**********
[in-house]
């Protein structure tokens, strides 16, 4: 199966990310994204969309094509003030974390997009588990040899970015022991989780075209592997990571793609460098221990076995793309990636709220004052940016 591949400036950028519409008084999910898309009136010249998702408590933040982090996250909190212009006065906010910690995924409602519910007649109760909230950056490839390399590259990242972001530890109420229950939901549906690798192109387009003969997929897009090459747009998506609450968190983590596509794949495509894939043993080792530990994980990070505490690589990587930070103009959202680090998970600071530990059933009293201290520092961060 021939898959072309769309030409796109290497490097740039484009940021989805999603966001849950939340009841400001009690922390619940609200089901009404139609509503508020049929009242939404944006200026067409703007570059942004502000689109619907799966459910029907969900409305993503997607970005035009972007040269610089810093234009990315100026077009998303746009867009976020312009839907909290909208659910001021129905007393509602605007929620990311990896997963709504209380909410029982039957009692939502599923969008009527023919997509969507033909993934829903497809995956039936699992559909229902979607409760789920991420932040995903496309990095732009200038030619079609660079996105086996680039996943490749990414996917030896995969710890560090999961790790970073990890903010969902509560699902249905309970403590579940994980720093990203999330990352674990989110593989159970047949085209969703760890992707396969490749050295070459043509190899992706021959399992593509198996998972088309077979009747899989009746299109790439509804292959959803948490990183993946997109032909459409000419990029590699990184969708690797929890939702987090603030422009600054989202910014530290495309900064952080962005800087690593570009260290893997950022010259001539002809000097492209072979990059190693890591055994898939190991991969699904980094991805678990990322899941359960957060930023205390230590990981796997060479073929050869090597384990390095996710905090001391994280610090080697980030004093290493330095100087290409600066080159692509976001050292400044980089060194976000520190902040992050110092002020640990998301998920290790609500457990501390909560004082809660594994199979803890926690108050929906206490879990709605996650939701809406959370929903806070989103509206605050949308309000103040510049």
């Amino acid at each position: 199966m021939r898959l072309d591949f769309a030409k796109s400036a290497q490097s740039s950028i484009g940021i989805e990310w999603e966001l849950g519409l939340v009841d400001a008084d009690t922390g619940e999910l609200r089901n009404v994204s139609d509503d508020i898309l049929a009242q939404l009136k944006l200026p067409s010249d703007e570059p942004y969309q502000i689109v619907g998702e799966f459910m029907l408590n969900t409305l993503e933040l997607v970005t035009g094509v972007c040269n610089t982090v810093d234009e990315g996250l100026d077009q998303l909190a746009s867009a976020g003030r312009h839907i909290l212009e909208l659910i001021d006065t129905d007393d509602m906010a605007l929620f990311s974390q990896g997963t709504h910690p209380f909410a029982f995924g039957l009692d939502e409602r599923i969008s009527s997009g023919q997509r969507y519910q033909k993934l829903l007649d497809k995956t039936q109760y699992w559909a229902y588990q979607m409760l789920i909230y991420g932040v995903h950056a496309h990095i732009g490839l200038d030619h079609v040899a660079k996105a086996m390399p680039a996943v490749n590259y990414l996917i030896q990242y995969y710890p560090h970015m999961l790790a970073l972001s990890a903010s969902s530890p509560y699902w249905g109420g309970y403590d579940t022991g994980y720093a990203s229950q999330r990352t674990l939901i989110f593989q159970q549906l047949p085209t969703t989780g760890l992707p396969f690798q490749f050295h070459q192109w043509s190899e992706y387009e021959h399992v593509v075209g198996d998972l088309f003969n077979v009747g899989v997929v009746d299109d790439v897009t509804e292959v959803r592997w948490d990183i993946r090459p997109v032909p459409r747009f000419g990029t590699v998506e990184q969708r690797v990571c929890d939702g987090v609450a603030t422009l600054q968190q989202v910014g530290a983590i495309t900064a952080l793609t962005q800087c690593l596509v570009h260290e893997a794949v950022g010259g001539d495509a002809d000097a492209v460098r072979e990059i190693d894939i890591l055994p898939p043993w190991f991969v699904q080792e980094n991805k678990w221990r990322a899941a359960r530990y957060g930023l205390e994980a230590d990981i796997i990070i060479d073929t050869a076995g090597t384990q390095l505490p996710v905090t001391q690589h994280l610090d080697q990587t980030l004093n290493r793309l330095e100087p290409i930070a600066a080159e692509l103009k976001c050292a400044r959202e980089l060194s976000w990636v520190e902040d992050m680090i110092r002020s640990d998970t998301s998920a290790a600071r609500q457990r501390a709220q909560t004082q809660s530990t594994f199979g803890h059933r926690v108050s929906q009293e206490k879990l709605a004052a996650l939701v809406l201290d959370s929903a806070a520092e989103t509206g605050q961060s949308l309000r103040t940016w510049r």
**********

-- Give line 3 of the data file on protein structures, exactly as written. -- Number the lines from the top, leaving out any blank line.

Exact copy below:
């Amino acid at each position: 199966m021939r898959l072309d591949f769309a030409k796109s400036a290497q490097s740039s950028i484009g940021i989805e990310w999603e966001l849950g519409l939340v009841d400001a008084d009690t922390g619940e999910l609200r089901n009404v994204s139609d509503d508020i898309l049929a009242q939404l009136k944006l200026p067409s010249d703007e570059p942004y969309q502000i689109v619907g998702e799966f459910m029907l408590n969900t409305l993503e933040l997607v970005t035009g094509v972007c040269n610089t982090v810093d234009e990315g996250l100026d077009q998303l909190a746009s867009a976020g003030r312009h839907i909290l212009e909208l659910i001021d006065t129905d007393d509602m906010a605007l929620f990311s974390q990896g997963t709504h910690p209380f909410a029982f995924g039957l009692d939502e409602r599923i969008s009527s997009g023919q997509r969507y519910q033909k993934l829903l007649d497809k995956t039936q109760y699992w559909a229902y588990q979607m409760l789920i909230y991420g932040v995903h950056a496309h990095i732009g490839l200038d030619h079609v040899a660079k996105a086996m390399p680039a996943v490749n590259y990414l996917i030896q990242y995969y710890p560090h970015m999961l790790a970073l972001s990890a903010s969902s530890p509560y699902w249905g109420g309970y403590d579940t022991g994980y720093a990203s229950q999330r990352t674990l939901i989110f593989q159970q549906l047949p085209t969703t989780g760890l992707p396969f690798q490749f050295h070459q192109w043509s190899e992706y387009e021959h399992v593509v075209g198996d998972l088309f003969n077979v009747g899989v997929v009746d299109d790439v897009t509804e292959v959803r592997w948490d990183i993946r090459p997109v032909p459409r747009f000419g990029t590699v998506e990184q969708r690797v990571c929890d939702g987090v609450a603030t422009l600054q968190q989202v910014g530290a983590i495309t900064a952080l793609t962005q800087c690593l596509v570009h260290e893997a794949v950022g010259g001539d495509a002809d000097a492209v460098r072979e990059i190693d894939i890591l055994p898939p043993w190991f991969v699904q080792e980094n991805k678990w221990r990322a899941a359960r530990y957060g930023l205390e994980a230590d990981i796997i990070i060479d073929t050869a076995g090597t384990q390095l505490p996710v905090t001391q690589h994280l610090d080697q990587t980030l004093n290493r793309l330095e100087p290409i930070a600066a080159e692509l103009k976001c050292a400044r959202e980089l060194s976000w990636v520190e902040d992050m680090i110092r002020s640990d998970t998301s998920a290790a600071r609500q457990r501390a709220q909560t004082q809660s530990t594994f199979g803890h059933r926690v108050s929906q009293e206490k879990l709605a004052a996650l939701v809406l201290d959370s929903a806070a520092e989103t509206g605050q961060s949308l309000r103040t940016w510049r």